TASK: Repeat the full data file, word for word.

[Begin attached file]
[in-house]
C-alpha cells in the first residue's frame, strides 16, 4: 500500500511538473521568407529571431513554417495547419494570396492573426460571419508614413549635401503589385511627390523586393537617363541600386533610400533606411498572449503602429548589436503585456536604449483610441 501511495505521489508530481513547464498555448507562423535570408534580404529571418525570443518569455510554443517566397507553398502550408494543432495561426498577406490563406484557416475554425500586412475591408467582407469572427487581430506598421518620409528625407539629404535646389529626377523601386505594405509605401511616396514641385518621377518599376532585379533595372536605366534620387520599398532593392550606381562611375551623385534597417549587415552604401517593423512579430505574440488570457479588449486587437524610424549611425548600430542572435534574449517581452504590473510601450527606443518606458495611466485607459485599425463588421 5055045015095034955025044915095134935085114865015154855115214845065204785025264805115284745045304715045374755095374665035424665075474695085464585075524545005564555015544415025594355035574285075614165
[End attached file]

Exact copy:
[in-house]
C-alpha cells in the first residue's frame, strides 16, 4: 500500500511538473521568407529571431513554417495547419494570396492573426460571419508614413549635401503589385511627390523586393537617363541600386533610400533606411498572449503602429548589436503585456536604449483610441 501511495505521489508530481513547464498555448507562423535570408534580404529571418525570443518569455510554443517566397507553398502550408494543432495561426498577406490563406484557416475554425500586412475591408467582407469572427487581430506598421518620409528625407539629404535646389529626377523601386505594405509605401511616396514641385518621377518599376532585379533595372536605366534620387520599398532593392550606381562611375551623385534597417549587415552604401517593423512579430505574440488570457479588449486587437524610424549611425548600430542572435534574449517581452504590473510601450527606443518606458495611466485607459485599425463588421 5055045015095034955025044915095134935085114865015154855115214845065204785025264805115284745045304715045374755095374665035424665075474695085464585075524545005564555015544415025594355035574285075614165